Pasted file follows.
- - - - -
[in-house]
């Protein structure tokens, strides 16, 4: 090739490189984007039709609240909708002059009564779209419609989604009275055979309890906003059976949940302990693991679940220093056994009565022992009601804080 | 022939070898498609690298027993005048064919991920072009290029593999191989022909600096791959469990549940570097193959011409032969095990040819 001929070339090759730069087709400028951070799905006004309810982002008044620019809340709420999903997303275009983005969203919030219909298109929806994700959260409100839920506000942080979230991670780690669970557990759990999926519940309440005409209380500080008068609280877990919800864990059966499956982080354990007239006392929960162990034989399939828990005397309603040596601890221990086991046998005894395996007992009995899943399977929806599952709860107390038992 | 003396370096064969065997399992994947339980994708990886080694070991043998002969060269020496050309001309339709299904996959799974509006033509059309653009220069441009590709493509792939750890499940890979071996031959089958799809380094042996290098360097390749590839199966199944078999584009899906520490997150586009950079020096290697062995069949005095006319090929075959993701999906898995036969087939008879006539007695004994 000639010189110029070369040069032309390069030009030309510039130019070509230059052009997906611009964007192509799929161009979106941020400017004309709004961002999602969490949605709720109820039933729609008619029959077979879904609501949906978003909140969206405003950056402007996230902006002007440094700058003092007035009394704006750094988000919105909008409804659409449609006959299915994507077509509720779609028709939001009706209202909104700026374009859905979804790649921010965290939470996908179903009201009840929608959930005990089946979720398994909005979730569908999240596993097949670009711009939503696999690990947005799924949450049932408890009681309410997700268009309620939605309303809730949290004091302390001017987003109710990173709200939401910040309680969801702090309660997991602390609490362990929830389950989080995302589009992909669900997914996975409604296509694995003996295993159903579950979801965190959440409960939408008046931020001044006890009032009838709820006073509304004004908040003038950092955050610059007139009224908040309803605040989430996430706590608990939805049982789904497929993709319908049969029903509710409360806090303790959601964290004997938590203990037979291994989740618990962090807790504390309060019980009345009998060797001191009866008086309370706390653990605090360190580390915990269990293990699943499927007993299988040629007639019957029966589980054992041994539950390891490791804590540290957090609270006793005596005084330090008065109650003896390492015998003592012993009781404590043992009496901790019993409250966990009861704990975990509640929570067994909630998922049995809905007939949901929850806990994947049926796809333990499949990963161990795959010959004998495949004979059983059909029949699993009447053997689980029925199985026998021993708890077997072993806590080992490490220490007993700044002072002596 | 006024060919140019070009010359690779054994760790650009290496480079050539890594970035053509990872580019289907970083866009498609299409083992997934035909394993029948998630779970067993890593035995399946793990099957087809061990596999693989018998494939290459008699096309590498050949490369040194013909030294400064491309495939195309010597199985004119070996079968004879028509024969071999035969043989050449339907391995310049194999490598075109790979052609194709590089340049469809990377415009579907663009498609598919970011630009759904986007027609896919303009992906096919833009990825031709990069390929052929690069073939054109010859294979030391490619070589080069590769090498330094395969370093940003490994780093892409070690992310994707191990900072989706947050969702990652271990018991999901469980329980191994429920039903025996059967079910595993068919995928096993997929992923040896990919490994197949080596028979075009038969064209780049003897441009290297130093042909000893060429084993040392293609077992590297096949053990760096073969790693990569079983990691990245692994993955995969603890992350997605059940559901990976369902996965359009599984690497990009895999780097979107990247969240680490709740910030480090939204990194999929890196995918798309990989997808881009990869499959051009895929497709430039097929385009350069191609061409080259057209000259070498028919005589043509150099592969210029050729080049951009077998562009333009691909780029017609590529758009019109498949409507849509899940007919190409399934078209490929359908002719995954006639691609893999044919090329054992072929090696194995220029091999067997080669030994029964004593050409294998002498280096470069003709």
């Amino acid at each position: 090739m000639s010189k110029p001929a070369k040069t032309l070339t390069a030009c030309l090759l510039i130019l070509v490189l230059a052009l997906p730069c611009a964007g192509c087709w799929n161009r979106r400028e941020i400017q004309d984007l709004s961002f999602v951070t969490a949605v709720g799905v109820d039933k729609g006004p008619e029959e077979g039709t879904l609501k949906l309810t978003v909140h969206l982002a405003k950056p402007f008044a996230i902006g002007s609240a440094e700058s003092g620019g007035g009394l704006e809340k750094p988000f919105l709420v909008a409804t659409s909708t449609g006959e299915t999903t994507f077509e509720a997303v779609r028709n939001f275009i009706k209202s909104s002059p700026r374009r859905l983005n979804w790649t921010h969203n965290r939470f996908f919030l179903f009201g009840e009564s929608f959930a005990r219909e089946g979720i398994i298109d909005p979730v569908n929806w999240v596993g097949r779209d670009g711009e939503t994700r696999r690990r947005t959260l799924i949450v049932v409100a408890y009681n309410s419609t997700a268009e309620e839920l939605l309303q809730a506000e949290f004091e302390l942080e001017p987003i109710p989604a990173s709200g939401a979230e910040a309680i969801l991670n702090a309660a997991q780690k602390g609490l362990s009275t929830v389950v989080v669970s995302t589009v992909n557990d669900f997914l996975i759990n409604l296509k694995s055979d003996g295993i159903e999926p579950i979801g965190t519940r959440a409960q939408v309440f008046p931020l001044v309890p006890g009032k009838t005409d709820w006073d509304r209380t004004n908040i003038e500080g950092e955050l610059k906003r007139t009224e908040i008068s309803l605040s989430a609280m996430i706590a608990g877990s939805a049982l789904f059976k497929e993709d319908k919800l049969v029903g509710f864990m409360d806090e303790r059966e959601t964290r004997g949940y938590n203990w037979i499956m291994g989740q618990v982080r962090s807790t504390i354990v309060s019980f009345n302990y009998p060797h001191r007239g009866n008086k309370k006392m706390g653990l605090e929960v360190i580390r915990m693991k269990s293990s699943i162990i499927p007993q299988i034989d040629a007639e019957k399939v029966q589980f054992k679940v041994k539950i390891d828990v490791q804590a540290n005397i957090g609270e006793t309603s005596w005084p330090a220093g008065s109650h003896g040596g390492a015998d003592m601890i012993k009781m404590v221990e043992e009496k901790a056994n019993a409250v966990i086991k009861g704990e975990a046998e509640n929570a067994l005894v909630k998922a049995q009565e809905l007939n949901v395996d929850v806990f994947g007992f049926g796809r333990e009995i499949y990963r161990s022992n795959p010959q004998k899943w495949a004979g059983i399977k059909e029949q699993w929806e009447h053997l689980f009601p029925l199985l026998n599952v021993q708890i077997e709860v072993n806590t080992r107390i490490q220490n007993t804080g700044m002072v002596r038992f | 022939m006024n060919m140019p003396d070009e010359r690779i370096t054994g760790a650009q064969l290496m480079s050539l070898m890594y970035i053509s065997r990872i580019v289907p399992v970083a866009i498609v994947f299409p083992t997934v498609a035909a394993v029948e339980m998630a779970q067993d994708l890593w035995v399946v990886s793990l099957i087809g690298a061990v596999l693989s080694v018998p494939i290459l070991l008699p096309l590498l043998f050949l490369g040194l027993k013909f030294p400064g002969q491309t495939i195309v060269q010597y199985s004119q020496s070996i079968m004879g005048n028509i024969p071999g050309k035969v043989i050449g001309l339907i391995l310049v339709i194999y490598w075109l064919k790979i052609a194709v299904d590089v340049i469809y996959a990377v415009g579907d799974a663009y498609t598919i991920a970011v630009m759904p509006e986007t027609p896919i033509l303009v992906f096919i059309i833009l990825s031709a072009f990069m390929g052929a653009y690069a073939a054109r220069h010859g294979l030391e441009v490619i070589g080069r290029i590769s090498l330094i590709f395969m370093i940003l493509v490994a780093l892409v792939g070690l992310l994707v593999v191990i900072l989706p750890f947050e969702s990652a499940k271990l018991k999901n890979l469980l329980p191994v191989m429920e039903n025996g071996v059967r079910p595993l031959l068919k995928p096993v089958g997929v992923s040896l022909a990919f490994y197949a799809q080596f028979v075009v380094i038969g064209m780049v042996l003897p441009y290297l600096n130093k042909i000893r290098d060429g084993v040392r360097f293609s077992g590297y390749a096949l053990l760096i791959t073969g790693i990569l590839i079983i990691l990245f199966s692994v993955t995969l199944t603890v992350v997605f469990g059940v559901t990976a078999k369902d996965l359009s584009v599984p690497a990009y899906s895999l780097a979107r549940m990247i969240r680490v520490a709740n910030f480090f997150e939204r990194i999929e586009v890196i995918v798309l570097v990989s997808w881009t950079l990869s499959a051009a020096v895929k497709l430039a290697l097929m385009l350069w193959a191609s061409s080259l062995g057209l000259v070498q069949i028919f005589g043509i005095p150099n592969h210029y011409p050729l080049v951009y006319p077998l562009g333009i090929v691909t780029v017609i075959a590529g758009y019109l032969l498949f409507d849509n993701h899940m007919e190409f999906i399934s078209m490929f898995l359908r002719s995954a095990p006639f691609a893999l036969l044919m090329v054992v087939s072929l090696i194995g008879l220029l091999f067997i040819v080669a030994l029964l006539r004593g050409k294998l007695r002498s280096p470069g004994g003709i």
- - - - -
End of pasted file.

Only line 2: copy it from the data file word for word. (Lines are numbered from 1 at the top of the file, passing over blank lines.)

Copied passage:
């Protein structure tokens, strides 16, 4: 090739490189984007039709609240909708002059009564779209419609989604009275055979309890906003059976949940302990693991679940220093056994009565022992009601804080 | 022939070898498609690298027993005048064919991920072009290029593999191989022909600096791959469990549940570097193959011409032969095990040819 001929070339090759730069087709400028951070799905006004309810982002008044620019809340709420999903997303275009983005969203919030219909298109929806994700959260409100839920506000942080979230991670780690669970557990759990999926519940309440005409209380500080008068609280877990919800864990059966499956982080354990007239006392929960162990034989399939828990005397309603040596601890221990086991046998005894395996007992009995899943399977929806599952709860107390038992 | 003396370096064969065997399992994947339980994708990886080694070991043998002969060269020496050309001309339709299904996959799974509006033509059309653009220069441009590709493509792939750890499940890979071996031959089958799809380094042996290098360097390749590839199966199944078999584009899906520490997150586009950079020096290697062995069949005095006319090929075959993701999906898995036969087939008879006539007695004994 000639010189110029070369040069032309390069030009030309510039130019070509230059052009997906611009964007192509799929161009979106941020400017004309709004961002999602969490949605709720109820039933729609008619029959077979879904609501949906978003909140969206405003950056402007996230902006002007440094700058003092007035009394704006750094988000919105909008409804659409449609006959299915994507077509509720779609028709939001009706209202909104700026374009859905979804790649921010965290939470996908179903009201009840929608959930005990089946979720398994909005979730569908999240596993097949670009711009939503696999690990947005799924949450049932408890009681309410997700268009309620939605309303809730949290004091302390001017987003109710990173709200939401910040309680969801702090309660997991602390609490362990929830389950989080995302589009992909669900997914996975409604296509694995003996295993159903579950979801965190959440409960939408008046931020001044006890009032009838709820006073509304004004908040003038950092955050610059007139009224908040309803605040989430996430706590608990939805049982789904497929993709319908049969029903509710409360806090303790959601964290004997938590203990037979291994989740618990962090807790504390309060019980009345009998060797001191009866008086309370706390653990605090360190580390915990269990293990699943499927007993299988040629007639019957029966589980054992041994539950390891490791804590540290957090609270006793005596005084330090008065109650003896390492015998003592012993009781404590043992009496901790019993409250966990009861704990975990509640929570067994909630998922049995809905007939949901929850806990994947049926796809333990499949990963161990795959010959004998495949004979059983059909029949699993009447053997689980029925199985026998021993708890077997072993806590080992490490220490007993700044002072002596 | 006024060919140019070009010359690779054994760790650009290496480079050539890594970035053509990872580019289907970083866009498609299409083992997934035909394993029948998630779970067993890593035995399946793990099957087809061990596999693989018998494939290459008699096309590498050949490369040194013909030294400064491309495939195309010597199985004119070996079968004879028509024969071999035969043989050449339907391995310049194999490598075109790979052609194709590089340049469809990377415009579907663009498609598919970011630009759904986007027609896919303009992906096919833009990825031709990069390929052929690069073939054109010859294979030391490619070589080069590769090498330094395969370093940003490994780093892409070690992310994707191990900072989706947050969702990652271990018991999901469980329980191994429920039903025996059967079910595993068919995928096993997929992923040896990919490994197949080596028979075009038969064209780049003897441009290297130093042909000893060429084993040392293609077992590297096949053990760096073969790693990569079983990691990245692994993955995969603890992350997605059940559901990976369902996965359009599984690497990009895999780097979107990247969240680490709740910030480090939204990194999929890196995918798309990989997808881009990869499959051009895929497709430039097929385009350069191609061409080259057209000259070498028919005589043509150099592969210029050729080049951009077998562009333009691909780029017609590529758009019109498949409507849509899940007919190409399934078209490929359908002719995954006639691609893999044919090329054992072929090696194995220029091999067997080669030994029964004593050409294998002498280096470069003709």